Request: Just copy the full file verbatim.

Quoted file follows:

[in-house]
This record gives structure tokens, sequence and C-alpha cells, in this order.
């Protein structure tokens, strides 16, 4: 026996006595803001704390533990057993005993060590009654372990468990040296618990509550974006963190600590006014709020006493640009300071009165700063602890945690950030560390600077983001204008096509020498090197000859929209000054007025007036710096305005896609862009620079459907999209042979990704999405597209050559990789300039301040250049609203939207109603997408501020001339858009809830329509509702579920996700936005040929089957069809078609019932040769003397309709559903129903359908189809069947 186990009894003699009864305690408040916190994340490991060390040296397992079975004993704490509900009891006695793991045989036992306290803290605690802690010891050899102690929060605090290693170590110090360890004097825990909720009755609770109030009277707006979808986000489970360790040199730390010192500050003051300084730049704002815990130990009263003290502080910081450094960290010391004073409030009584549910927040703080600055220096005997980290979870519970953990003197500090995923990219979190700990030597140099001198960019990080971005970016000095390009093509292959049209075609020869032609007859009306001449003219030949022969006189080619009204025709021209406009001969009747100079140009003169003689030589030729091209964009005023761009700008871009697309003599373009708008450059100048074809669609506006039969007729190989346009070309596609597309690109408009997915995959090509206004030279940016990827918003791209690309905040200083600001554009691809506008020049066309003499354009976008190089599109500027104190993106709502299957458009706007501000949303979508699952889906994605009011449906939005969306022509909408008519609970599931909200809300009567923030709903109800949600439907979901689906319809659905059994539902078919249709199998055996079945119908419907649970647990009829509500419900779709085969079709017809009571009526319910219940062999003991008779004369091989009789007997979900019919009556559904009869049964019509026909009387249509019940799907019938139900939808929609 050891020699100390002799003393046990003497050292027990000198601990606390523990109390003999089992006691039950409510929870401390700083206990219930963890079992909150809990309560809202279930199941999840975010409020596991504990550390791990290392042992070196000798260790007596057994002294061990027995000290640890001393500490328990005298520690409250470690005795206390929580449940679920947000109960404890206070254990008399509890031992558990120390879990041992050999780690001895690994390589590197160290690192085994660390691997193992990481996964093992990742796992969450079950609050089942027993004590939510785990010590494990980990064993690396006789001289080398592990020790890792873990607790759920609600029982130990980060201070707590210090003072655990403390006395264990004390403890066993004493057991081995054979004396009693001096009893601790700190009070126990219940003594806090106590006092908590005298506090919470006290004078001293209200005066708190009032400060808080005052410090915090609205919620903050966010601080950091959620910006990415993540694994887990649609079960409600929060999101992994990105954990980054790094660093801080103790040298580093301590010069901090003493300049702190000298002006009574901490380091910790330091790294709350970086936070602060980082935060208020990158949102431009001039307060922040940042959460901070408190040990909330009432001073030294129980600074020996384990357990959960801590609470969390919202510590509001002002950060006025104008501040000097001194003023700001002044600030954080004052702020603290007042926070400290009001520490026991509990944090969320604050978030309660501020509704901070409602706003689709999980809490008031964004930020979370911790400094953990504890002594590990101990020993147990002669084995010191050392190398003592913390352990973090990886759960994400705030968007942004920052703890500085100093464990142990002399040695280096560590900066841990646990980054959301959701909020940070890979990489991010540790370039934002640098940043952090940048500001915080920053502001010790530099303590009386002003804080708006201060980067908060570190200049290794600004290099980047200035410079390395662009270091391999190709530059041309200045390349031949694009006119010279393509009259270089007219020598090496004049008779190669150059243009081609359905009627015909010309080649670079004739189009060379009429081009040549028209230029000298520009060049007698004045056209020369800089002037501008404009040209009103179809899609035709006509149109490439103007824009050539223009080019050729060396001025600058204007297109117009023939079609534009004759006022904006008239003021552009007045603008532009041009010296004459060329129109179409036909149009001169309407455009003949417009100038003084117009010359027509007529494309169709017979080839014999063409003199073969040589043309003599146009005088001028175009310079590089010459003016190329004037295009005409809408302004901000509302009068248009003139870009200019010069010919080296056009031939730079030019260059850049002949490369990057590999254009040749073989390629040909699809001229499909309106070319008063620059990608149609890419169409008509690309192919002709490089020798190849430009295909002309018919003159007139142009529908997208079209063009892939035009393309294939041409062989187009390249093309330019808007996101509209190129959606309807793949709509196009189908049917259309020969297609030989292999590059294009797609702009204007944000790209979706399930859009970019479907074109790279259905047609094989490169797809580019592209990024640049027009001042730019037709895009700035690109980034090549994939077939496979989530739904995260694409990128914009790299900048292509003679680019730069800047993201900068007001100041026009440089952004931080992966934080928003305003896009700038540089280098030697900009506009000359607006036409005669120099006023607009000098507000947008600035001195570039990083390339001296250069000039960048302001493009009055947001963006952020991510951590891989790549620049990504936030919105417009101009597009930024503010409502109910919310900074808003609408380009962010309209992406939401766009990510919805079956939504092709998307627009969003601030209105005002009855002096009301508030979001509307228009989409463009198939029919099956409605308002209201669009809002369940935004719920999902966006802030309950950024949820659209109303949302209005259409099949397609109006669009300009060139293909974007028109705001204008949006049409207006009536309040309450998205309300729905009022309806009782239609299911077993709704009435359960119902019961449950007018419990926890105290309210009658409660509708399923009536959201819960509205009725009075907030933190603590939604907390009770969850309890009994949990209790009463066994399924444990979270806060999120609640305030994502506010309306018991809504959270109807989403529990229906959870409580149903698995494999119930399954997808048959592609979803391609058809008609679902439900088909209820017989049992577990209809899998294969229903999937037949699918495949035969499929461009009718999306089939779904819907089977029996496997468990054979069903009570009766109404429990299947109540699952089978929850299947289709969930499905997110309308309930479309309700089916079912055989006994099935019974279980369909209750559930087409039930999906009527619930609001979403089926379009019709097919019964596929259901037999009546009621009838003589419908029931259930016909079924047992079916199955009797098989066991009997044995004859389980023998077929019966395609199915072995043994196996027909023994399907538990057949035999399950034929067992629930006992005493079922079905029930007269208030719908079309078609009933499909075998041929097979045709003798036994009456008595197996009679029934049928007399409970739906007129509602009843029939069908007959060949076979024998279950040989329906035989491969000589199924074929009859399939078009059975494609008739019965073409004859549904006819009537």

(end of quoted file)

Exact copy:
[in-house]
This record gives structure tokens, sequence and C-alpha cells, in this order.
């Protein structure tokens, strides 16, 4: 026996006595803001704390533990057993005993060590009654372990468990040296618990509550974006963190600590006014709020006493640009300071009165700063602890945690950030560390600077983001204008096509020498090197000859929209000054007025007036710096305005896609862009620079459907999209042979990704999405597209050559990789300039301040250049609203939207109603997408501020001339858009809830329509509702579920996700936005040929089957069809078609019932040769003397309709559903129903359908189809069947 186990009894003699009864305690408040916190994340490991060390040296397992079975004993704490509900009891006695793991045989036992306290803290605690802690010891050899102690929060605090290693170590110090360890004097825990909720009755609770109030009277707006979808986000489970360790040199730390010192500050003051300084730049704002815990130990009263003290502080910081450094960290010391004073409030009584549910927040703080600055220096005997980290979870519970953990003197500090995923990219979190700990030597140099001198960019990080971005970016000095390009093509292959049209075609020869032609007859009306001449003219030949022969006189080619009204025709021209406009001969009747100079140009003169003689030589030729091209964009005023761009700008871009697309003599373009708008450059100048074809669609506006039969007729190989346009070309596609597309690109408009997915995959090509206004030279940016990827918003791209690309905040200083600001554009691809506008020049066309003499354009976008190089599109500027104190993106709502299957458009706007501000949303979508699952889906994605009011449906939005969306022509909408008519609970599931909200809300009567923030709903109800949600439907979901689906319809659905059994539902078919249709199998055996079945119908419907649970647990009829509500419900779709085969079709017809009571009526319910219940062999003991008779004369091989009789007997979900019919009556559904009869049964019509026909009387249509019940799907019938139900939808929609 050891020699100390002799003393046990003497050292027990000198601990606390523990109390003999089992006691039950409510929870401390700083206990219930963890079992909150809990309560809202279930199941999840975010409020596991504990550390791990290392042992070196000798260790007596057994002294061990027995000290640890001393500490328990005298520690409250470690005795206390929580449940679920947000109960404890206070254990008399509890031992558990120390879990041992050999780690001895690994390589590197160290690192085994660390691997193992990481996964093992990742796992969450079950609050089942027993004590939510785990010590494990980990064993690396006789001289080398592990020790890792873990607790759920609600029982130990980060201070707590210090003072655990403390006395264990004390403890066993004493057991081995054979004396009693001096009893601790700190009070126990219940003594806090106590006092908590005298506090919470006290004078001293209200005066708190009032400060808080005052410090915090609205919620903050966010601080950091959620910006990415993540694994887990649609079960409600929060999101992994990105954990980054790094660093801080103790040298580093301590010069901090003493300049702190000298002006009574901490380091910790330091790294709350970086936070602060980082935060208020990158949102431009001039307060922040940042959460901070408190040990909330009432001073030294129980600074020996384990357990959960801590609470969390919202510590509001002002950060006025104008501040000097001194003023700001002044600030954080004052702020603290007042926070400290009001520490026991509990944090969320604050978030309660501020509704901070409602706003689709999980809490008031964004930020979370911790400094953990504890002594590990101990020993147990002669084995010191050392190398003592913390352990973090990886759960994400705030968007942004920052703890500085100093464990142990002399040695280096560590900066841990646990980054959301959701909020940070890979990489991010540790370039934002640098940043952090940048500001915080920053502001010790530099303590009386002003804080708006201060980067908060570190200049290794600004290099980047200035410079390395662009270091391999190709530059041309200045390349031949694009006119010279393509009259270089007219020598090496004049008779190669150059243009081609359905009627015909010309080649670079004739189009060379009429081009040549028209230029000298520009060049007698004045056209020369800089002037501008404009040209009103179809899609035709006509149109490439103007824009050539223009080019050729060396001025600058204007297109117009023939079609534009004759006022904006008239003021552009007045603008532009041009010296004459060329129109179409036909149009001169309407455009003949417009100038003084117009010359027509007529494309169709017979080839014999063409003199073969040589043309003599146009005088001028175009310079590089010459003016190329004037295009005409809408302004901000509302009068248009003139870009200019010069010919080296056009031939730079030019260059850049002949490369990057590999254009040749073989390629040909699809001229499909309106070319008063620059990608149609890419169409008509690309192919002709490089020798190849430009295909002309018919003159007139142009529908997208079209063009892939035009393309294939041409062989187009390249093309330019808007996101509209190129959606309807793949709509196009189908049917259309020969297609030989292999590059294009797609702009204007944000790209979706399930859009970019479907074109790279259905047609094989490169797809580019592209990024640049027009001042730019037709895009700035690109980034090549994939077939496979989530739904995260694409990128914009790299900048292509003679680019730069800047993201900068007001100041026009440089952004931080992966934080928003305003896009700038540089280098030697900009506009000359607006036409005669120099006023607009000098507000947008600035001195570039990083390339001296250069000039960048302001493009009055947001963006952020991510951590891989790549620049990504936030919105417009101009597009930024503010409502109910919310900074808003609408380009962010309209992406939401766009990510919805079956939504092709998307627009969003601030209105005002009855002096009301508030979001509307228009989409463009198939029919099956409605308002209201669009809002369940935004719920999902966006802030309950950024949820659209109303949302209005259409099949397609109006669009300009060139293909974007028109705001204008949006049409207006009536309040309450998205309300729905009022309806009782239609299911077993709704009435359960119902019961449950007018419990926890105290309210009658409660509708399923009536959201819960509205009725009075907030933190603590939604907390009770969850309890009994949990209790009463066994399924444990979270806060999120609640305030994502506010309306018991809504959270109807989403529990229906959870409580149903698995494999119930399954997808048959592609979803391609058809008609679902439900088909209820017989049992577990209809899998294969229903999937037949699918495949035969499929461009009718999306089939779904819907089977029996496997468990054979069903009570009766109404429990299947109540699952089978929850299947289709969930499905997110309308309930479309309700089916079912055989006994099935019974279980369909209750559930087409039930999906009527619930609001979403089926379009019709097919019964596929259901037999009546009621009838003589419908029931259930016909079924047992079916199955009797098989066991009997044995004859389980023998077929019966395609199915072995043994196996027909023994399907538990057949035999399950034929067992629930006992005493079922079905029930007269208030719908079309078609009933499909075998041929097979045709003798036994009456008595197996009679029934049928007399409970739906007129509602009843029939069908007959060949076979024998279950040989329906035989491969000589199924074929009859399939078009059975494609008739019965073409004859549904006819009537």